Nativity: Invention

Petrus Christus (1425–1476), The Nativity (c 1445-50), oil on wood, 130 × 97 cm, The National Gallery of Art, Washington, DC. Wikimedia Commons.

This Christmas, I’m looking at that most traditional of Christian religious paintings, the Nativity, and how it has developed. Today I show some examples of its early progression from the late Middle Ages to the Renaissance, then tomorrow I look at some innovative directions in which it has been taken since.

Paintings of the Nativity are closely related to the ‘scenes’ of models or performers which became popular after their introduction by Saint Francis of Assisi in 1223. Images of the Adoration of the Magi started to appear on sarcophagi in the catacombs of Rome before the conversion of Emperor Constantine, but pure Nativities were less frequent until the widespread adoption of Nativity Scenes in churches throughout Europe during the thirteenth century. Key pictorial elements include the swaddled infant Jesus, an ox and an ass, and the figures of Mary and Joseph, although they weren’t always present in the earliest depictions.

In its purest form, the Nativity is distinct from adorations, of either the shepherds or the Magi, although there are often attendant angels, and maybe the occasional shepherd.

Margarito d’Arezzo (fl c 1250-1290), The Virgin and Child Enthroned, with Scenes of the Nativity and the Lives of the Saints (c 1263-4), egg tempera on wood, 92.1 x 183.1 cm, The National Gallery, London. Wikimedia Commons.

Margarito d’Arezzo’s The Virgin and Child Enthroned, with Scenes of the Nativity and the Lives of the Saints (c 1263-4) includes a Nativity scene at the top left which meets those requirements.

Duccio di Buoninsegna (1255–1319), The Nativity with the Prophets Isaiah and Ezekiel (1308-11), tempera on panel, 48 x 87 cm, National Gallery of Art, Washington, DC. Wikimedia Commons.

It’s probably Duccio’s Nativity with the Prophets Isaiah and Ezekiel from 1308-11 which forms the prototype for centuries of subsequent paintings, with its humble shed set into rock, the Holy Family, and the attendant animals (ox, ass, sheep) and humans (shepherds, angels). This was installed at the high altar in the Duomo (cathedral) in Siena on 30 June 1311, and remained there for nearly two centuries, only being removed in 1506. Each panel has its own apposite Latin inscription.

Unknown, Nativity of Jesus (1300s), fresco, Kakopetria, Cyprus. Wikimedia Commons.

This fourteenth century fresco showing the Nativity of Jesus in Kakopetria, Cyprus, puts a series of frames showing individual events in the full story, around a central image of the Nativity. This avoids repetition of that central image for the adoration of the Magi, for example, which is shown at the three o’clock position, so uses the format to help tell the story.

Robert Campin (1375/1379–1444), The Nativity (c 1415-1430), oil on panel, 84.1 × 69.9 cm, Musée des Beaux-Arts, Dijon, France. Wikimedia Commons.

Inevitably, when oil painting arrived in the Northern Renaissance, the Nativity was one of the first themes, here painted by Robert Campin some time between 1415-30. This is also an early example in which the scene has moved out from the cave which had become popular in southern Europe, to a shed typical of local farms. The sparse background of earlier Nativities has been replaced with a landscape typical of the coast of northern Europe.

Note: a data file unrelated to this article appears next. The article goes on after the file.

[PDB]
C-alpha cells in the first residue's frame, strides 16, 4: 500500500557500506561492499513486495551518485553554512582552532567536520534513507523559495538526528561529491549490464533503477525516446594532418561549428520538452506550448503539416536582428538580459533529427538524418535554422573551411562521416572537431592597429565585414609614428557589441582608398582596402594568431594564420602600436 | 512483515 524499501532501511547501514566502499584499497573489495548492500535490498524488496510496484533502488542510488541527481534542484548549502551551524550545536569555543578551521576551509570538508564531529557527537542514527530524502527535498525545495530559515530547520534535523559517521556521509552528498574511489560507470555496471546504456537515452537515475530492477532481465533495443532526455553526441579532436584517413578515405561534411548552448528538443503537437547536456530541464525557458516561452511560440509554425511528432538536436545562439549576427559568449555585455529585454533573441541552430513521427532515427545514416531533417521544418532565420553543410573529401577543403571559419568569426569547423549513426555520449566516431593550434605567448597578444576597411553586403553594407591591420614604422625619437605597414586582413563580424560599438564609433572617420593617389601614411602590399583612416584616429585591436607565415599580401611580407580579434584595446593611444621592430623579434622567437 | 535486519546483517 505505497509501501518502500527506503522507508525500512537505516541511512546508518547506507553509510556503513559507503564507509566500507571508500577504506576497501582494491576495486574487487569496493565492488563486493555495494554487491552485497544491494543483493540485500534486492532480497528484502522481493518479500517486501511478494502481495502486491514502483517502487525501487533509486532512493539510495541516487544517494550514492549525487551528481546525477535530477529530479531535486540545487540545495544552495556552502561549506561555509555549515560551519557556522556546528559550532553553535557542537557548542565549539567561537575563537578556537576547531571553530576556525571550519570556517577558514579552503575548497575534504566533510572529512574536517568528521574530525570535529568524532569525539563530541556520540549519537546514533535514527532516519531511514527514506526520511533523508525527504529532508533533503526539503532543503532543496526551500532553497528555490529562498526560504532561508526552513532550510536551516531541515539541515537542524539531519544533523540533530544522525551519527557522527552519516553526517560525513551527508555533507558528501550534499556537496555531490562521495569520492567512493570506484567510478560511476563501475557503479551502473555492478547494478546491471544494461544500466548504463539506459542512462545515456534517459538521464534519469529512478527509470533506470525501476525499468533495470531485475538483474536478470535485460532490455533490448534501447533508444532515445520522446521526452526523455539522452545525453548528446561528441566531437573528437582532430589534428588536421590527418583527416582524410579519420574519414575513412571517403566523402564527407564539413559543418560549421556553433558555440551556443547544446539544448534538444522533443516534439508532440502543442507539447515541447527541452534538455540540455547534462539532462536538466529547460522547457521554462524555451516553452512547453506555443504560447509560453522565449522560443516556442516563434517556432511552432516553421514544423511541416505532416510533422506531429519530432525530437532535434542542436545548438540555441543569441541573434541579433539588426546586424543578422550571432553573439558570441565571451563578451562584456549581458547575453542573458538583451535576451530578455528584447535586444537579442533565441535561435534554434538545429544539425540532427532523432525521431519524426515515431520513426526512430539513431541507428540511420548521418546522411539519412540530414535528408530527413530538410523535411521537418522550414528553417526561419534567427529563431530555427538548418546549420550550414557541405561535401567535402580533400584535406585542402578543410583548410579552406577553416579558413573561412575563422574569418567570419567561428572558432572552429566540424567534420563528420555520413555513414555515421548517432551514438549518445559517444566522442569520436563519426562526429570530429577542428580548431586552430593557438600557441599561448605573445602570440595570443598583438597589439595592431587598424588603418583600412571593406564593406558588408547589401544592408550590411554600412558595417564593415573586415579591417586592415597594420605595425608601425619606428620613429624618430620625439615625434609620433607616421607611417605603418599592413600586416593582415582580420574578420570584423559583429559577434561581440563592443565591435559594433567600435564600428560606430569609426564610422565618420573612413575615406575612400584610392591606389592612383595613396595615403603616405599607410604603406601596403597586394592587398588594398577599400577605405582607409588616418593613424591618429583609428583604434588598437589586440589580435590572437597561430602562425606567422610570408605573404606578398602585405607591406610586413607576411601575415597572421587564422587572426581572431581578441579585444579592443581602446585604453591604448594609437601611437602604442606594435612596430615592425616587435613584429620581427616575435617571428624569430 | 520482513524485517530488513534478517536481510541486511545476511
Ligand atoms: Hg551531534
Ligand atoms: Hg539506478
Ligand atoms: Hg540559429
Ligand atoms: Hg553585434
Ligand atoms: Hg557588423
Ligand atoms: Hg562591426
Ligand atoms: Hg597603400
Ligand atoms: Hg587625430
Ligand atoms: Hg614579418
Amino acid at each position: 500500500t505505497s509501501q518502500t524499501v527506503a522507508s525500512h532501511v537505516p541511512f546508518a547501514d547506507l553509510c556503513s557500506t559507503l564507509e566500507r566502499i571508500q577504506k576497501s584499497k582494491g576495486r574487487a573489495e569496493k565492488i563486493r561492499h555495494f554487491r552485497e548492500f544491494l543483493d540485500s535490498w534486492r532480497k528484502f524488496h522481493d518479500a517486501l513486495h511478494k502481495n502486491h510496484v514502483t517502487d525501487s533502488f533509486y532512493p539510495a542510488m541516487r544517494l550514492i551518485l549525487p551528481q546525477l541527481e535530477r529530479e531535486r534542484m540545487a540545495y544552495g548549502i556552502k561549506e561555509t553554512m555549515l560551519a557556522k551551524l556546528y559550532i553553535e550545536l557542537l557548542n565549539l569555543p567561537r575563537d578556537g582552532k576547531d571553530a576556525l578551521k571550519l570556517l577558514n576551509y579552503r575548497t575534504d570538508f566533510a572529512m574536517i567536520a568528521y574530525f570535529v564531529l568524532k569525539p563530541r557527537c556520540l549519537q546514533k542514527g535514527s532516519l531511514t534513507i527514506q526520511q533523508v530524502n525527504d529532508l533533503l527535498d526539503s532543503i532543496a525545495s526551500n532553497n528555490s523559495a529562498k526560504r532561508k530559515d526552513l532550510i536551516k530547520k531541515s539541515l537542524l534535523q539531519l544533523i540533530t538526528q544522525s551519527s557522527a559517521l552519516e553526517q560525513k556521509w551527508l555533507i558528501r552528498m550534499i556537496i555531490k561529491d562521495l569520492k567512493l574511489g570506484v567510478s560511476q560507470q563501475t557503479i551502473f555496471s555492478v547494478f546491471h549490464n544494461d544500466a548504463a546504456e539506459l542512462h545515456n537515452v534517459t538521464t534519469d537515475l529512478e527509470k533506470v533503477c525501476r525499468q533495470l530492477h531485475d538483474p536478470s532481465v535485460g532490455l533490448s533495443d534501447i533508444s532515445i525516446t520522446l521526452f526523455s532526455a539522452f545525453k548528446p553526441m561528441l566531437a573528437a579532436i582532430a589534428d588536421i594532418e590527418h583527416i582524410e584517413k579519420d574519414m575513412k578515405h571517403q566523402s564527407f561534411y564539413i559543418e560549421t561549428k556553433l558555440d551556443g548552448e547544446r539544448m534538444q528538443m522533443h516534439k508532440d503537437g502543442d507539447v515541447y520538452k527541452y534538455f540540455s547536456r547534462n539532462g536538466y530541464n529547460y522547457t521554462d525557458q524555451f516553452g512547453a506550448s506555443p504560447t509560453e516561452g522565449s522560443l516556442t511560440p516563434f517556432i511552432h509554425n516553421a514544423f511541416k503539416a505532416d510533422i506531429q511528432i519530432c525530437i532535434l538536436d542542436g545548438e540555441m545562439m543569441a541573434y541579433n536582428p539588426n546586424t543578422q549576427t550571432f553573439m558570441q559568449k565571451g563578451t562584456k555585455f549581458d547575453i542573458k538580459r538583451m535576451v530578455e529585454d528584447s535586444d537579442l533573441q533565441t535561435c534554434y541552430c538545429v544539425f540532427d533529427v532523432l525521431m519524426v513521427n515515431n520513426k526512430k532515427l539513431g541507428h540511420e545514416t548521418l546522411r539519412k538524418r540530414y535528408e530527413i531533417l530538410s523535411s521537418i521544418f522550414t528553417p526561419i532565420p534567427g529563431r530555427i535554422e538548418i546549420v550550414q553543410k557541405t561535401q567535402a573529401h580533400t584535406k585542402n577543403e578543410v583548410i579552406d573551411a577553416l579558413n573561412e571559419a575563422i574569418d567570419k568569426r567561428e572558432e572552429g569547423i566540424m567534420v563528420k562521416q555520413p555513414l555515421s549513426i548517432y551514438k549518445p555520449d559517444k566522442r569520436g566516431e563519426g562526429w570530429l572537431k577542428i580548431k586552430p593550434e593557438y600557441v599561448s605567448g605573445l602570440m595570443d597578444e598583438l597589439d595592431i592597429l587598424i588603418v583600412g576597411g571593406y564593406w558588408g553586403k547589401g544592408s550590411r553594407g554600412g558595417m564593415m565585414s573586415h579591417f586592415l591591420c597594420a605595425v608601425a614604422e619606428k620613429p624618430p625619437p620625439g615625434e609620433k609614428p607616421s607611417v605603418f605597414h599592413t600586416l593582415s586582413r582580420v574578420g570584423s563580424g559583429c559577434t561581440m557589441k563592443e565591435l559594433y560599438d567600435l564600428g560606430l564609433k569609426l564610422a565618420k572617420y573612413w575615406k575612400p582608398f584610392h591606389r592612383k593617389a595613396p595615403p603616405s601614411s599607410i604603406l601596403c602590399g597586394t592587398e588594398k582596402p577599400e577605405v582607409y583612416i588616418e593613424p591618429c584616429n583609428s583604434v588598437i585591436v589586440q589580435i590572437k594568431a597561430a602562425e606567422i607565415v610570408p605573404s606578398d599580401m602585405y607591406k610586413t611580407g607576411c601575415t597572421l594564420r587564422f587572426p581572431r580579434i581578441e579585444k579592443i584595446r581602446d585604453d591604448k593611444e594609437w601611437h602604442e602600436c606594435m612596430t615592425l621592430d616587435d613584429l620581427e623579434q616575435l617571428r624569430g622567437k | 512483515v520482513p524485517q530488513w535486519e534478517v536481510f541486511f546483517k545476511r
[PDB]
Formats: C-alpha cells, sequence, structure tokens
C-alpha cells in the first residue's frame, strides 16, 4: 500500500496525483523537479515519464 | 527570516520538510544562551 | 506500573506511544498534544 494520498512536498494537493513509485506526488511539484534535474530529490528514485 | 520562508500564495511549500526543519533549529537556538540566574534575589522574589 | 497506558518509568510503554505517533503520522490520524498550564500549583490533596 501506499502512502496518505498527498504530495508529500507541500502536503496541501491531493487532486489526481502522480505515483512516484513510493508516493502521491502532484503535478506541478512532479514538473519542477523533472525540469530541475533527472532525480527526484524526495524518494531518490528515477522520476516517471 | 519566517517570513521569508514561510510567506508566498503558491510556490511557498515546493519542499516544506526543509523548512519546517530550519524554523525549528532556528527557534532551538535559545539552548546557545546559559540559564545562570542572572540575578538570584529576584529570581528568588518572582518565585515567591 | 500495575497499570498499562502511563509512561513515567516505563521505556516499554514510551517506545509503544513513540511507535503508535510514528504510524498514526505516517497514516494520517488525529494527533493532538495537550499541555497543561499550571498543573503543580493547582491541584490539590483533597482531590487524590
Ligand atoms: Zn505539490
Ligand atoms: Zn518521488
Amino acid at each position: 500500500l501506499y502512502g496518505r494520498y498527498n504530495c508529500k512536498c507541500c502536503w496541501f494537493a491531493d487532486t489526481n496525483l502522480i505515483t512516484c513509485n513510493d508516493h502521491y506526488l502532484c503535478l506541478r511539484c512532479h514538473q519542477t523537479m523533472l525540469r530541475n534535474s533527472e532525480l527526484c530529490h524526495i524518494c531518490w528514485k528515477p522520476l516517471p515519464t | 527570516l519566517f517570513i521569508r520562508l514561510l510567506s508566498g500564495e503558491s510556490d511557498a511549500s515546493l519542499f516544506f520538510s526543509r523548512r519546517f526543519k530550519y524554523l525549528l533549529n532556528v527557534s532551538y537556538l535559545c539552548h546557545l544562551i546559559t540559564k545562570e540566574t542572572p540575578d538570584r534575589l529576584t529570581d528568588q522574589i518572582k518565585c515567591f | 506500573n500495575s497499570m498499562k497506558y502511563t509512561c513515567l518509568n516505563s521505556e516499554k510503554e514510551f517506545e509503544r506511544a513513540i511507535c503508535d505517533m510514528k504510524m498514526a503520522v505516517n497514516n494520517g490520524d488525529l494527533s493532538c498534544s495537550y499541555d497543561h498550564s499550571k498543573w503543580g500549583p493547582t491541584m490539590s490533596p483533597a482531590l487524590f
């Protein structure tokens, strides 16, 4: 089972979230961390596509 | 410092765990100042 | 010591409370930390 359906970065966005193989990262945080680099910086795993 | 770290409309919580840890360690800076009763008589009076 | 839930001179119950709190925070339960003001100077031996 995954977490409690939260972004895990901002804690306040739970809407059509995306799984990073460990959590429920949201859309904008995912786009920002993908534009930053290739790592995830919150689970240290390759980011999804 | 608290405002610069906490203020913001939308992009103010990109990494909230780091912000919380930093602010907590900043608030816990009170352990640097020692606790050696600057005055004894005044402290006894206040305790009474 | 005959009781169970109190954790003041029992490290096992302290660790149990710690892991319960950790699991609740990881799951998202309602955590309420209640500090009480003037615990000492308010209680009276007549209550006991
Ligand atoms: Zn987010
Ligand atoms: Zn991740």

Petrus Christus (1425–1476), The Nativity (c 1445-50), oil on wood, 130 × 97 cm, The National Gallery of Art, Washington, DC. Wikimedia Commons.

The Renaissance then brought a succession of masterly religious paintings which aimed to be so realistic that they deceived the eye, including Petrus Christus’ The Nativity from about 1445-50. It still contains the essential elements, though: the infant Jesus is naked, rather than swaddled, resting on the ground in front of the Virgin Mary. To the left are the ox and ass, and on the right is a balding and bearded Joseph with his walking stick.

Sandro Botticelli (1445–1510), The Nativity (c 1473-5), fresco transferred to canvas, 160 x 140 cm, Columbia Museum of Art, Columbia, SC. Wikimedia Commons.

By 1500, Sandro Botticelli had already painted several conventional nativity scenes. Two frescoes which have survived are quite typical: The Nativity (c 1473-5) has been transferred to canvas and can now be seen in the Columbia Museum of Art, and that in the Basilica of Santa Maria Novella (1476-7) is one of the recommended sites in Florence, Italy.

Sandro Botticelli (1445–1510), Nativity (1476-7), fresco, 200 x 300 cm, Basilica of Santa Maria Novella, Florence. Photo by Sailko, via Wikimedia Commons.

These follow the convention: the infant Christ, required to be at the centre of course, with Joseph the carpenter on one side, and the Virgin Mary on the other. They are within a semi-derelict cattle-shed, with a background of an ox and an ass, and there are attendant shepherds. Representatives of the angelic host are optional. Botticelli does a fine job in both cases, but these don’t have the greatness of his Primavera or The Birth of Venus.

Fra Bartolomeo (1472–1517), The Nativity (1504-07), oil on panel, 34 x 24.5 cm, Art Institute of Chicago, Chicago, IL. Wikimedia Commons.

Fra Bartolomeo’s Nativity from 1504-07 uses a landscape based on a drawing made in front of the motif for its background. The artist has populated the middle distance to add interest, and in the foreground is a simple nativity scene based on his fine tondo Adoration of the Child from 1499. He has also added decoration of angels at the right, and in the heavens above.

Happy Christmas!